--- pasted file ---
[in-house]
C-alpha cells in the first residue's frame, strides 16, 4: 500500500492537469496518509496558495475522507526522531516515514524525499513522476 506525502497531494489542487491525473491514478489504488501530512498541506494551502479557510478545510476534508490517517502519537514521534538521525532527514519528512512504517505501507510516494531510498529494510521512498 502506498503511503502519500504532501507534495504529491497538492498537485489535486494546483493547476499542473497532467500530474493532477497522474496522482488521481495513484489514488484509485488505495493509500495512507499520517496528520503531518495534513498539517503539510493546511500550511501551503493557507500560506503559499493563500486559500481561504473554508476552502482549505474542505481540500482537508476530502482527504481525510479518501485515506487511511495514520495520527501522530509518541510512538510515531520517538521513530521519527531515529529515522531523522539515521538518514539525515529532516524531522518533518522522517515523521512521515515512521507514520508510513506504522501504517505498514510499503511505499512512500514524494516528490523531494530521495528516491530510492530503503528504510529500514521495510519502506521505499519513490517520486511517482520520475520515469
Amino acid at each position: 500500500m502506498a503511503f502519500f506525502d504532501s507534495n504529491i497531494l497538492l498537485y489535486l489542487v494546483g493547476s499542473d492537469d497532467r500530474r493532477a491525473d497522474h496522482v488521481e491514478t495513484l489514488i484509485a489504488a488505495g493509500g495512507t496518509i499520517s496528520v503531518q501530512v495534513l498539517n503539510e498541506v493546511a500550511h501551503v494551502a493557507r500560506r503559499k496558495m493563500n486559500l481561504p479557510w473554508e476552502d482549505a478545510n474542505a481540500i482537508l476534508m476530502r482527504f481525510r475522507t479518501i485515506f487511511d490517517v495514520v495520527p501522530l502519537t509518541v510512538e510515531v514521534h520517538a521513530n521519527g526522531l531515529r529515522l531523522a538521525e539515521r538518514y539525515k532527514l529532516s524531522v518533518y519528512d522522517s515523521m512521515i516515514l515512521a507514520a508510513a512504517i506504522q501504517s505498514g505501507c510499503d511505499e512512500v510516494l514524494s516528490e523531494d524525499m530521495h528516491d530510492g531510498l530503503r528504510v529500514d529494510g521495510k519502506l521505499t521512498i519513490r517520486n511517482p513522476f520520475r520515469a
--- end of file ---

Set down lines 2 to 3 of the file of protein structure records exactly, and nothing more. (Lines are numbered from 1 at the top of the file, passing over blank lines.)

C-alpha cells in the first residue's frame, strides 16, 4: 500500500492537469496518509496558495475522507526522531516515514524525499513522476 506525502497531494489542487491525473491514478489504488501530512498541506494551502479557510478545510476534508490517517502519537514521534538521525532527514519528512512504517505501507510516494531510498529494510521512498 502506498503511503502519500504532501507534495504529491497538492498537485489535486494546483493547476499542473497532467500530474493532477497522474496522482488521481495513484489514488484509485488505495493509500495512507499520517496528520503531518495534513498539517503539510493546511500550511501551503493557507500560506503559499493563500486559500481561504473554508476552502482549505474542505481540500482537508476530502482527504481525510479518501485515506487511511495514520495520527501522530509518541510512538510515531520517538521513530521519527531515529529515522531523522539515521538518514539525515529532516524531522518533518522522517515523521512521515515512521507514520508510513506504522501504517505498514510499503511505499512512500514524494516528490523531494530521495528516491530510492530503503528504510529500514521495510519502506521505499519513490517520486511517482520520475520515469
Amino acid at each position: 500500500m502506498a503511503f502519500f506525502d504532501s507534495n504529491i497531494l497538492l498537485y489535486l489542487v494546483g493547476s499542473d492537469d497532467r500530474r493532477a491525473d497522474h496522482v488521481e491514478t495513484l489514488i484509485a489504488a488505495g493509500g495512507t496518509i499520517s496528520v503531518q501530512v495534513l498539517n503539510e498541506v493546511a500550511h501551503v494551502a493557507r500560506r503559499k496558495m493563500n486559500l481561504p479557510w473554508e476552502d482549505a478545510n474542505a481540500i482537508l476534508m476530502r482527504f481525510r475522507t479518501i485515506f487511511d490517517v495514520v495520527p501522530l502519537t509518541v510512538e510515531v514521534h520517538a521513530n521519527g526522531l531515529r529515522l531523522a538521525e539515521r538518514y539525515k532527514l529532516s524531522v518533518y519528512d522522517s515523521m512521515i516515514l515512521a507514520a508510513a512504517i506504522q501504517s505498514g505501507c510499503d511505499e512512500v510516494l514524494s516528490e523531494d524525499m530521495h528516491d530510492g531510498l530503503r528504510v529500514d529494510g521495510k519502506l521505499t521512498i519513490r517520486n511517482p513522476f520520475r520515469a